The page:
I walked into the Santa Clara Convention Center at 8:00 am. The 2014 State of the Valley Conference was held in the Great American Ballroom, a magnificent forum. I saw three giant projector screens, a film crew, and more than 100 roundtables covered in white linen. The tables showed the names of the numerous Fortune 500 companies that sponsored the event. The PBS NewsHour cameraman filmed me as I networked by speaking to leaders like:
- San Jose Mayor Chuck Reed
- Joint Venture Silicon Valley CEO Russell Hancock
- Santa Clara County Juvenile Hall Principal, Dr. Angela Haick
After delivering my 15-minute presentation, I had to rush home. The PBS NewsHour crew wanted to film Carole and me in our home, but time was of the essence. Merrill, the segment’s producer had to catch a flight later that afternoon. The rush was unfortunate. If I had more time I would have networked with the many leaders who attended the conference. On our way out, Carole and I had brief conversations with a few people, including Neil M. Struthers, CEO of BuildingTrades in San Jose, and Steve Bestolarides and Bob Elliott, leaders from the San Joaquin County Board of Supervisors. We spoke briefly about job creation for the formerly incarcerated and pledged to connect again soon.
Filming at our home:
Carole and I left the Convention Center in Santa Clara and we drove to our home in Petaluma, a beautiful community in the North San Francisco Bay. The film crew set up the lighting and cameras in our dining area. Then I sat for a one-on-one interview with the PBS NewsAnchor, Jim Brown. Following our brief on-camera discussion, the film crew took more footage of us in the living room, in the kitchen, and in the office where Carole and I worked side by side each day.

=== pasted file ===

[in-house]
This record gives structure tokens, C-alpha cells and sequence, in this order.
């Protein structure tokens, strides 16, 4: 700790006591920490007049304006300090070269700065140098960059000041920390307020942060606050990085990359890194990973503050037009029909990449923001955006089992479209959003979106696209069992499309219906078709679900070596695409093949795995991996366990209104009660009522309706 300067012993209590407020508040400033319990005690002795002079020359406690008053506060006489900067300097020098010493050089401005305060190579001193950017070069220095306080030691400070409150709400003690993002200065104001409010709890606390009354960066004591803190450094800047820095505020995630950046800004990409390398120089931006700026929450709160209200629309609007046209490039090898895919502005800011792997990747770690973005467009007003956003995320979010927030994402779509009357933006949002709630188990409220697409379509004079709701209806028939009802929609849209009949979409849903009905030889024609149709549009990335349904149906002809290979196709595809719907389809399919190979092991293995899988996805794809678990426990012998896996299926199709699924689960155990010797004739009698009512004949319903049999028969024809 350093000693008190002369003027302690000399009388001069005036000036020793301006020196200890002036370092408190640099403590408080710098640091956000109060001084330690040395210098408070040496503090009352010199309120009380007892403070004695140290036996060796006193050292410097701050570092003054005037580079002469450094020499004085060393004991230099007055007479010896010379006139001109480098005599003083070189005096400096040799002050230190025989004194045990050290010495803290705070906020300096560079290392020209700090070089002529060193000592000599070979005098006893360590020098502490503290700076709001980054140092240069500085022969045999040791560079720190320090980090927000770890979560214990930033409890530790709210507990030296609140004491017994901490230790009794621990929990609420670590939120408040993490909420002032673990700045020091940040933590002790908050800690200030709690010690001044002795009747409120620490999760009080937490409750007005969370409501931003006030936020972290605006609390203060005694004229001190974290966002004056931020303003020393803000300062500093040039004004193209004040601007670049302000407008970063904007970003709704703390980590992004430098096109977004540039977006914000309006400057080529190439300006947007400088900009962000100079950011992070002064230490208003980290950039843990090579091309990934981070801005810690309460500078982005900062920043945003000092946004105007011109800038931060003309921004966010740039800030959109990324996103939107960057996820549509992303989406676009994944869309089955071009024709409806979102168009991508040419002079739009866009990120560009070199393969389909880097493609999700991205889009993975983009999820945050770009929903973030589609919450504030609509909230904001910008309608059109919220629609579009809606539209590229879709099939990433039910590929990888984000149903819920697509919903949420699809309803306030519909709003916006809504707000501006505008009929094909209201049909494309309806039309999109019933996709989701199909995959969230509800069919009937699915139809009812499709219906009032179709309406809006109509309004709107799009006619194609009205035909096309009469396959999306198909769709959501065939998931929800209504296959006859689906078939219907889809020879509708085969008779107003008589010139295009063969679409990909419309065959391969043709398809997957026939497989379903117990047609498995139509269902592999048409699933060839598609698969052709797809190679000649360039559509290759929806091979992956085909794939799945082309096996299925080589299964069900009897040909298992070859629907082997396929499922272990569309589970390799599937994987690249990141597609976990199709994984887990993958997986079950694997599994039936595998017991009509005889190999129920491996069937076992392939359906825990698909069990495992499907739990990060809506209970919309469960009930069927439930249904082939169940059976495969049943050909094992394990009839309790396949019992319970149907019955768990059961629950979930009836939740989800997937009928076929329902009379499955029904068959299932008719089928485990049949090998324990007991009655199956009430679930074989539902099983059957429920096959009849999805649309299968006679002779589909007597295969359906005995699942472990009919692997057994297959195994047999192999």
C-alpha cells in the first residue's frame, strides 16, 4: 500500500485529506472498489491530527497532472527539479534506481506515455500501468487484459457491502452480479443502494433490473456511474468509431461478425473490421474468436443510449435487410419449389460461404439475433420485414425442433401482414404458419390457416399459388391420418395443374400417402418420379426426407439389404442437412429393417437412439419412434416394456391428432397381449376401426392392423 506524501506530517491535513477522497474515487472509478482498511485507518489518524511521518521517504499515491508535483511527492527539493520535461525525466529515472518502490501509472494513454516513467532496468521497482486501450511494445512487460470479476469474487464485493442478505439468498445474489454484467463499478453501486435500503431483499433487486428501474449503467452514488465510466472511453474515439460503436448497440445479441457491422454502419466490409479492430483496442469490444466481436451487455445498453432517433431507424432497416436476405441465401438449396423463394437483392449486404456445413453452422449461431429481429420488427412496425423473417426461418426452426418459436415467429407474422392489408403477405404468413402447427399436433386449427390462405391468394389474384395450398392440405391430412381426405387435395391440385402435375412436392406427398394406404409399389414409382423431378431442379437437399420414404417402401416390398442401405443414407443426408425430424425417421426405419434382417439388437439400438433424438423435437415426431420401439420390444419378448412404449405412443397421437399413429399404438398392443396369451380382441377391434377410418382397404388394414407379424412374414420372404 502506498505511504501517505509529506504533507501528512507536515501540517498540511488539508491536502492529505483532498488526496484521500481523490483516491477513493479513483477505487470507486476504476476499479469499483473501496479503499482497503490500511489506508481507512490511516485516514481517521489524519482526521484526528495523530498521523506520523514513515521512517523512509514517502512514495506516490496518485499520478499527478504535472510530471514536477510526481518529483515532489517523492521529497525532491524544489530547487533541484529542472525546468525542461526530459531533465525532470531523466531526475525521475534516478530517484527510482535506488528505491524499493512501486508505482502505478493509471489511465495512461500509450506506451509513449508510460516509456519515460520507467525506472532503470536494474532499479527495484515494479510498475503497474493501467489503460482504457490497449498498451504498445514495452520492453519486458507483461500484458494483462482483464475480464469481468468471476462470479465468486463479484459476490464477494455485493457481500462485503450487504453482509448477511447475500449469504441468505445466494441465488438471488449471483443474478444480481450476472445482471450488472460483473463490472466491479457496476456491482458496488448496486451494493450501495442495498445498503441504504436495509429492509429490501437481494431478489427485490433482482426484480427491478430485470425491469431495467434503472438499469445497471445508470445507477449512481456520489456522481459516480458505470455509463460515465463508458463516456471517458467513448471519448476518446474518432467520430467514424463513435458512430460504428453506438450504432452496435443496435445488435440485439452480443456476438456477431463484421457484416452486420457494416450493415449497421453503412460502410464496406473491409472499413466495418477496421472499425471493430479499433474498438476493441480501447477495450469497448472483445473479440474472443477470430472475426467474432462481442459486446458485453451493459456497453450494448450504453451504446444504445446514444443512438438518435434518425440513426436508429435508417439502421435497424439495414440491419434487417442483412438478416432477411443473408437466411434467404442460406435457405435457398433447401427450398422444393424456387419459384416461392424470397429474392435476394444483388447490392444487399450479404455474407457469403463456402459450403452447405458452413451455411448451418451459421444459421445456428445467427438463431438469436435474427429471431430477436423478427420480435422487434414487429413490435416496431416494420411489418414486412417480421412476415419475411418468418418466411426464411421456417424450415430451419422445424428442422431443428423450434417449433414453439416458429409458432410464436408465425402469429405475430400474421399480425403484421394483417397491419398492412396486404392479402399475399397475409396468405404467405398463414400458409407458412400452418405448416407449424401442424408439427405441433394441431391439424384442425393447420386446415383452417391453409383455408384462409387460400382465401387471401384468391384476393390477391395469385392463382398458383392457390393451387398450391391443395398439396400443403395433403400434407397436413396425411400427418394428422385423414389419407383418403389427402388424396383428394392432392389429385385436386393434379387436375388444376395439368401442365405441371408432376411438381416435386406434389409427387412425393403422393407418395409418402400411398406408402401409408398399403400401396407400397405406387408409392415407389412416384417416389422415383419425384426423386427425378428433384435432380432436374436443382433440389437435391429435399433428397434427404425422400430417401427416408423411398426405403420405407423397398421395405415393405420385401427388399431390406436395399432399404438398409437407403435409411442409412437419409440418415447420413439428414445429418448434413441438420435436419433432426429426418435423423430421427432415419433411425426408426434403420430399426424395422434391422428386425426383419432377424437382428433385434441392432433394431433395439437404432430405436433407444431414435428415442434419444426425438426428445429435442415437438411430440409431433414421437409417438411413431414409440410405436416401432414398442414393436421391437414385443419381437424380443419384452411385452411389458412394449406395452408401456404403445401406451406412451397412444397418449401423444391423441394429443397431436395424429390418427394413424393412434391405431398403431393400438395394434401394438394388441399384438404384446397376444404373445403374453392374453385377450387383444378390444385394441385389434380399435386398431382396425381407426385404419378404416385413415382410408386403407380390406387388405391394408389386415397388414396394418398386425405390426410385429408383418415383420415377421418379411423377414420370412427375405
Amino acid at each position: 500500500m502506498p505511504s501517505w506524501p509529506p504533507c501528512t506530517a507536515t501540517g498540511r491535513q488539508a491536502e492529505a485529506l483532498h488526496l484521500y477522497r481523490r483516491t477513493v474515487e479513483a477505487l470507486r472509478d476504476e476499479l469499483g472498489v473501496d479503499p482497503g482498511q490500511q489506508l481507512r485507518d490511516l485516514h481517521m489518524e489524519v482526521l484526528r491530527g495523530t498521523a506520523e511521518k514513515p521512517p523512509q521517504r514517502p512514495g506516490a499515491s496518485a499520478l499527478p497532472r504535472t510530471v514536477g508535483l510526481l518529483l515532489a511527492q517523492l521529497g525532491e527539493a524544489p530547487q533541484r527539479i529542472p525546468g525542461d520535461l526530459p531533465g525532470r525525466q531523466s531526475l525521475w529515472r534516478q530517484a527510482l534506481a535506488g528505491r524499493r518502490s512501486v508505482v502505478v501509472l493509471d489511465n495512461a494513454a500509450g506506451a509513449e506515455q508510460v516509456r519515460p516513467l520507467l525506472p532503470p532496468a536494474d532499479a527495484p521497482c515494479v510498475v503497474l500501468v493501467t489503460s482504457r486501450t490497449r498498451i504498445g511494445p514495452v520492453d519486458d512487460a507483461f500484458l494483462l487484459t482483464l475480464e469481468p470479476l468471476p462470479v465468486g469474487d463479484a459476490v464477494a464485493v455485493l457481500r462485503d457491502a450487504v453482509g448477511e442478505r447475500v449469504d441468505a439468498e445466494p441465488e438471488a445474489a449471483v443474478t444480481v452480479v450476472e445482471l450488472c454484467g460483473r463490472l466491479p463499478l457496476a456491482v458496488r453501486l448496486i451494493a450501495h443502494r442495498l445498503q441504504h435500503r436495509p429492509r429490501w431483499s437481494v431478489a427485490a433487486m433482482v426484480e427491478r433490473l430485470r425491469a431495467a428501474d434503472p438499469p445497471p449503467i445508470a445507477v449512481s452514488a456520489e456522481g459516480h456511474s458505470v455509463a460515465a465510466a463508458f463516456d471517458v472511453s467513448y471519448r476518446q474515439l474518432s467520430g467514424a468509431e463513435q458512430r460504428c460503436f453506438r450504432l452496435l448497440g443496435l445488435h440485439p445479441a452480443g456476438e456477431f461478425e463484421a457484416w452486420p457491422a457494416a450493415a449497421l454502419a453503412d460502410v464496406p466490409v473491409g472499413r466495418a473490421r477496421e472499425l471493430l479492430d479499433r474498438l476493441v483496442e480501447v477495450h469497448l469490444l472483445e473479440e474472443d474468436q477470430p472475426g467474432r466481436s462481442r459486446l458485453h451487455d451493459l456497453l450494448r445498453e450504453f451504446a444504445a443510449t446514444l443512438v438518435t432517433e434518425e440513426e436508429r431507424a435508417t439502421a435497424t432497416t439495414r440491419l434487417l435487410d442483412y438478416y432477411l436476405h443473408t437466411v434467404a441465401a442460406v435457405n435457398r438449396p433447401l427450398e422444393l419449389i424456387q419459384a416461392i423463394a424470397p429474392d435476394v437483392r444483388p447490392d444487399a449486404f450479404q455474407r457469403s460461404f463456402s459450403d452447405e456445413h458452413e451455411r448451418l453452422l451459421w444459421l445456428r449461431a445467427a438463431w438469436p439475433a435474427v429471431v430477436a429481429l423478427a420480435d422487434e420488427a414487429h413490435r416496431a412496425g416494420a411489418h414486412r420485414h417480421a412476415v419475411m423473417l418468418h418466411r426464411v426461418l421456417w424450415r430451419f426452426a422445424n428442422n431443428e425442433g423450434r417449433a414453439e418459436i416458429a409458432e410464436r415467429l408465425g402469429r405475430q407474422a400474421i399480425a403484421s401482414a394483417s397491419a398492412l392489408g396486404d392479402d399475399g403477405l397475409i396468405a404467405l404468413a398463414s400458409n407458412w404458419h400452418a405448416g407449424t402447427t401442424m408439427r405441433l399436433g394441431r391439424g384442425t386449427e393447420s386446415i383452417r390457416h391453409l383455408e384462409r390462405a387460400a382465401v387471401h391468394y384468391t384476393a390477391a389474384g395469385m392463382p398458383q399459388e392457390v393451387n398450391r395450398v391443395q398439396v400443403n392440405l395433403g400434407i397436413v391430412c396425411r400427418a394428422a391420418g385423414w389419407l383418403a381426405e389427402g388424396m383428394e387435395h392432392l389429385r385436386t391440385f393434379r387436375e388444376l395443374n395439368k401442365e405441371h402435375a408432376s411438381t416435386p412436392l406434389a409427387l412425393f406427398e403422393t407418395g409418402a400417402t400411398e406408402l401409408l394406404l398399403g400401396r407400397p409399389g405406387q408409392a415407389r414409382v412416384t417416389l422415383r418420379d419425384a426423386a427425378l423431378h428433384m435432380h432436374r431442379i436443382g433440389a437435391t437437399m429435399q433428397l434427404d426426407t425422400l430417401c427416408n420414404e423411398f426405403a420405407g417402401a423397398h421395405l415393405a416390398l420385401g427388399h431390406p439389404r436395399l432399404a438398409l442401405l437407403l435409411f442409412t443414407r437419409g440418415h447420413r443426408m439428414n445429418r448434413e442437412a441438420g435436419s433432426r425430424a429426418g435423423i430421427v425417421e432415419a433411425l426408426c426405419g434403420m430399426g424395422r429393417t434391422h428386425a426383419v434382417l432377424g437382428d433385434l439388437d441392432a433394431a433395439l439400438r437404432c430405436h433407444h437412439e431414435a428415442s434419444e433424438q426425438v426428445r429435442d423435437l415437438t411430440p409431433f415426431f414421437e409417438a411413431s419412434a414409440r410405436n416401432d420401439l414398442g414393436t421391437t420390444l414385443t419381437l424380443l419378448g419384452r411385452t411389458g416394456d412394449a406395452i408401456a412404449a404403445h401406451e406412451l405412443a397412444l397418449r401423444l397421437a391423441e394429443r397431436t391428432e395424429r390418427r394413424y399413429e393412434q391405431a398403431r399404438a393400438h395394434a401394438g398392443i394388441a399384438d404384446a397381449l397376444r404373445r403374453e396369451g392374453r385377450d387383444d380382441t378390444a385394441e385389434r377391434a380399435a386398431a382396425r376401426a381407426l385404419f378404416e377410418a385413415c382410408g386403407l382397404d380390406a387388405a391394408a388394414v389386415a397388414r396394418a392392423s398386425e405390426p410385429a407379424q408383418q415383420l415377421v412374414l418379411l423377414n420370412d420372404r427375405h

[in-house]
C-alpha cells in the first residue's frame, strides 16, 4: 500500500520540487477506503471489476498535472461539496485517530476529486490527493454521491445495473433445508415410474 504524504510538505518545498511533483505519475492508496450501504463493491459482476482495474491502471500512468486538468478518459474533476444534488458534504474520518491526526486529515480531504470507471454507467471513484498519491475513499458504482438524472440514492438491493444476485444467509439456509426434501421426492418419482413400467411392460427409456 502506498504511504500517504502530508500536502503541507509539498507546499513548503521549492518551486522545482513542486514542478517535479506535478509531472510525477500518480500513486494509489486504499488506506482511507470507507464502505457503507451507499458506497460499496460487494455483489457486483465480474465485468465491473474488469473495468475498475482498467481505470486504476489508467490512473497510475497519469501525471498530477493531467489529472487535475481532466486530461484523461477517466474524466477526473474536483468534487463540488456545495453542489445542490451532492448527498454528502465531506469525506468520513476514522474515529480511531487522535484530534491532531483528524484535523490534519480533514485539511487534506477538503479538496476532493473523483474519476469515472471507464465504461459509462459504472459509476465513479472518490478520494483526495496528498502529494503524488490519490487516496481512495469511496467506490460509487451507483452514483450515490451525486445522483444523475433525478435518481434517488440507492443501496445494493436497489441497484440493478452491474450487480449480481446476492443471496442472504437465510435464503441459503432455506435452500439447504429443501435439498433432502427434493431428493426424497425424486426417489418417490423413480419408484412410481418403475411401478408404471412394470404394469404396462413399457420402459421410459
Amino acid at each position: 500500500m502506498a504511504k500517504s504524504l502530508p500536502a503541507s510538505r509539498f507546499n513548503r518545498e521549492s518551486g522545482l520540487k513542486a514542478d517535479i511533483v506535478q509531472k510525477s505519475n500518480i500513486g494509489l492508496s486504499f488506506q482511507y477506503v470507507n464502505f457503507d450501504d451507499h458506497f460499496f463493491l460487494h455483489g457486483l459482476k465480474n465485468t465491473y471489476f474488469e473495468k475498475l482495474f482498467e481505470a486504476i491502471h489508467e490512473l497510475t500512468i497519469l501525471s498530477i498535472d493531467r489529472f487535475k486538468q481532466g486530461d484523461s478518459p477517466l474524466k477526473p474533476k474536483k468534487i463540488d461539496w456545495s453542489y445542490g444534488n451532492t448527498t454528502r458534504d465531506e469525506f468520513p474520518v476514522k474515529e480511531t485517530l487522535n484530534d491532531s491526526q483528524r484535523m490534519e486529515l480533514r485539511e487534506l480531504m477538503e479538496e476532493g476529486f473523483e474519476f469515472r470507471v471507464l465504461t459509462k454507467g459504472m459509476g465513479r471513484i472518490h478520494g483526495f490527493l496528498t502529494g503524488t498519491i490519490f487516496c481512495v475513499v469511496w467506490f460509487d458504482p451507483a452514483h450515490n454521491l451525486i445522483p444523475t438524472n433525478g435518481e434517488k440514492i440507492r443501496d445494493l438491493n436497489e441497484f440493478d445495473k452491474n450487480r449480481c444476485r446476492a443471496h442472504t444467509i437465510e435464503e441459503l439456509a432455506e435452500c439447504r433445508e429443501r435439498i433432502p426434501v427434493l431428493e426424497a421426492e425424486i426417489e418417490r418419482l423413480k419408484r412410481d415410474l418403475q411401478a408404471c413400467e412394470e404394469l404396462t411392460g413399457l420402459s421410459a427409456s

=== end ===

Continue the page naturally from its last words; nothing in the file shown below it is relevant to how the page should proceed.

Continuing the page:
I don’t know precisely when the episode will broadcast. Despite the considerable amount of preparation and film footage, this episode will result in a news clip that will last about eight minutes. I’m enthusiastic, however, as it will present our organization’s work to a national audience. I anticipate that more opportunities will open because of the PBS NewsHour broadcast.
Vision, Plan, Execute:
I am grateful for all of the blessings and opportunities that come my way. Those blessings and opportunities open because of a commitment I made more than 26 years ago, while I was still locked inside of the Pierce County Jail, facing a life sentence. I knew that I wanted to reconcile with society and return as a law-abiding, contributing citizen. That vision led to my 100 percent rejection of the criminal lifestyle and my plan of working:
- To educate myself.
- To contribute to society.
- To build a support network.
I held myself accountable through each of the 9,500 days that I served in prisons of every security level. Because of that strategy, I returned to society ready strong, with a vision of making a contribution to resolve one of the greatest social injustices of our time. That vision led to a new plan:
- To create programs that teach people in custody how to prepare for law-abiding, contributing lives.
- To build bridges between the formerly incarcerated and labor markets.
- To spread more awareness on the need to think big when contemplating reforms to our nation’s criminal justice system.
My work with PBS will show others how I’m executing my plan. I’m becoming the change that I want to see in the world.
Visualize. Plan. Execute. We teach that strategy with our Straight-A Guide Cognitive Skills Development Program.